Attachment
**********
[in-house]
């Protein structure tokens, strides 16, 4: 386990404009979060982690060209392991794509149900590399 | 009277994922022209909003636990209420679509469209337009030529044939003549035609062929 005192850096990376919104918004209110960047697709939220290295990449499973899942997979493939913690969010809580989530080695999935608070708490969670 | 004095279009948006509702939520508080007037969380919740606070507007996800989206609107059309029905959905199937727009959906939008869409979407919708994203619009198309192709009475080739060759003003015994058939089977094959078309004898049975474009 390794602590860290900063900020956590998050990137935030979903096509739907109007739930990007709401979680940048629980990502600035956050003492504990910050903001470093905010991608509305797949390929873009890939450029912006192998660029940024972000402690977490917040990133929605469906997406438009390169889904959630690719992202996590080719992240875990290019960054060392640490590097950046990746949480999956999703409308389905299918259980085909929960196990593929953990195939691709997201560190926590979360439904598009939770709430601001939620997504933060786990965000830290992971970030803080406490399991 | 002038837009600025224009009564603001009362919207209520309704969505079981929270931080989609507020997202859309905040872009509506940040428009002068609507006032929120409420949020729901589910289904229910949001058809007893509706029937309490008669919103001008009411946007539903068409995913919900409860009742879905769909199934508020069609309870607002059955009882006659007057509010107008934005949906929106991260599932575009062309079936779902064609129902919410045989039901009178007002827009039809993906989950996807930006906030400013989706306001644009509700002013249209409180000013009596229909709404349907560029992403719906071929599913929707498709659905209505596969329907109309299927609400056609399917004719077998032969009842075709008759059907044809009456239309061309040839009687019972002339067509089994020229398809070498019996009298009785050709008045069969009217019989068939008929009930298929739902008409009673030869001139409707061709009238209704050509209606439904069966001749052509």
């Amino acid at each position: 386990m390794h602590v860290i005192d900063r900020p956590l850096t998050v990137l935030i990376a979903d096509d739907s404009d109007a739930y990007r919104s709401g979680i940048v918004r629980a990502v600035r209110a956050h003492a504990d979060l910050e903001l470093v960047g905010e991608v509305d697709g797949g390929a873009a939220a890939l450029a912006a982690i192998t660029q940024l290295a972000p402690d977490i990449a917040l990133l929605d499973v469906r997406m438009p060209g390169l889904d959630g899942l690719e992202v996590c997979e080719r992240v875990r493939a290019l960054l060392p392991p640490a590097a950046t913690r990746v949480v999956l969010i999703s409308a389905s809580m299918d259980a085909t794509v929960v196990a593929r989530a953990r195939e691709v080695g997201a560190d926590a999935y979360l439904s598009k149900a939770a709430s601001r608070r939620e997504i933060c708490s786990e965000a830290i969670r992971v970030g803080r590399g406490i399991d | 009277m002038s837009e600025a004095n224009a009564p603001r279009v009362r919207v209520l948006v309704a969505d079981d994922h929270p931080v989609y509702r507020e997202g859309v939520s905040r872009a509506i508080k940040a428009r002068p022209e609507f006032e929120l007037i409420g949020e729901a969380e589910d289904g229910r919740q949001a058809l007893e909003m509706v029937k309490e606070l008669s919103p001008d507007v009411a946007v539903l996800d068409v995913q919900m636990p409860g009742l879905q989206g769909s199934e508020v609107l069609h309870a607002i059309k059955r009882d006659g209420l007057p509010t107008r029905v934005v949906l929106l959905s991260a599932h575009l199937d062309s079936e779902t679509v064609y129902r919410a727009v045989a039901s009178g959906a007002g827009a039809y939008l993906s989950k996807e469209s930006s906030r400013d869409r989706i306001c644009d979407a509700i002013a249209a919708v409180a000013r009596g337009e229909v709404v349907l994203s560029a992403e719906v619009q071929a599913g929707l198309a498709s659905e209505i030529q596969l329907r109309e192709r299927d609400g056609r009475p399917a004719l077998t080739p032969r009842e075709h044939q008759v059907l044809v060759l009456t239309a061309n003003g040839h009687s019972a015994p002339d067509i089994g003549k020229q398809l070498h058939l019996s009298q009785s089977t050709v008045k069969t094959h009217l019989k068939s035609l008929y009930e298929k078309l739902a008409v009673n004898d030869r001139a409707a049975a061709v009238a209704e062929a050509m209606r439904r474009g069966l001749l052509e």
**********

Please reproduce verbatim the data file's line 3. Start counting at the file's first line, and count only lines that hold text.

């Amino acid at each position: 386990m390794h602590v860290i005192d900063r900020p956590l850096t998050v990137l935030i990376a979903d096509d739907s404009d109007a739930y990007r919104s709401g979680i940048v918004r629980a990502v600035r209110a956050h003492a504990d979060l910050e903001l470093v960047g905010e991608v509305d697709g797949g390929a873009a939220a890939l450029a912006a982690i192998t660029q940024l290295a972000p402690d977490i990449a917040l990133l929605d499973v469906r997406m438009p060209g390169l889904d959630g899942l690719e992202v996590c997979e080719r992240v875990r493939a290019l960054l060392p392991p640490a590097a950046t913690r990746v949480v999956l969010i999703s409308a389905s809580m299918d259980a085909t794509v929960v196990a593929r989530a953990r195939e691709v080695g997201a560190d926590a999935y979360l439904s598009k149900a939770a709430s601001r608070r939620e997504i933060c708490s786990e965000a830290i969670r992971v970030g803080r590399g406490i399991d | 009277m002038s837009e600025a004095n224009a009564p603001r279009v009362r919207v209520l948006v309704a969505d079981d994922h929270p931080v989609y509702r507020e997202g859309v939520s905040r872009a509506i508080k940040a428009r002068p022209e609507f006032e929120l007037i409420g949020e729901a969380e589910d289904g229910r919740q949001a058809l007893e909003m509706v029937k309490e606070l008669s919103p001008d507007v009411a946007v539903l996800d068409v995913q919900m636990p409860g009742l879905q989206g769909s199934e508020v609107l069609h309870a607002i059309k059955r009882d006659g209420l007057p509010t107008r029905v934005v949906l929106l959905s991260a599932h575009l199937d062309s079936e779902t679509v064609y129902r919410a727009v045989a039901s009178g959906a007002g827009a039809y939008l993906s989950k996807e469209s930006s906030r400013d869409r989706i306001c644009d979407a509700i002013a249209a919708v409180a000013r009596g337009e229909v709404v349907l994203s560029a992403e719906v619009q071929a599913g929707l198309a498709s659905e209505i030529q596969l329907r109309e192709r299927d609400g056609r009475p399917a004719l077998t080739p032969r009842e075709h044939q008759v059907l044809v060759l009456t239309a061309n003003g040839h009687s019972a015994p002339d067509i089994g003549k020229q398809l070498h058939l019996s009298q009785s089977t050709v008045k069969t094959h009217l019989k068939s035609l008929y009930e298929k078309l739902a008409v009673n004898d030869r001139a409707a049975a061709v009238a209704e062929a050509m209606r439904r474009g069966l001749l052509e």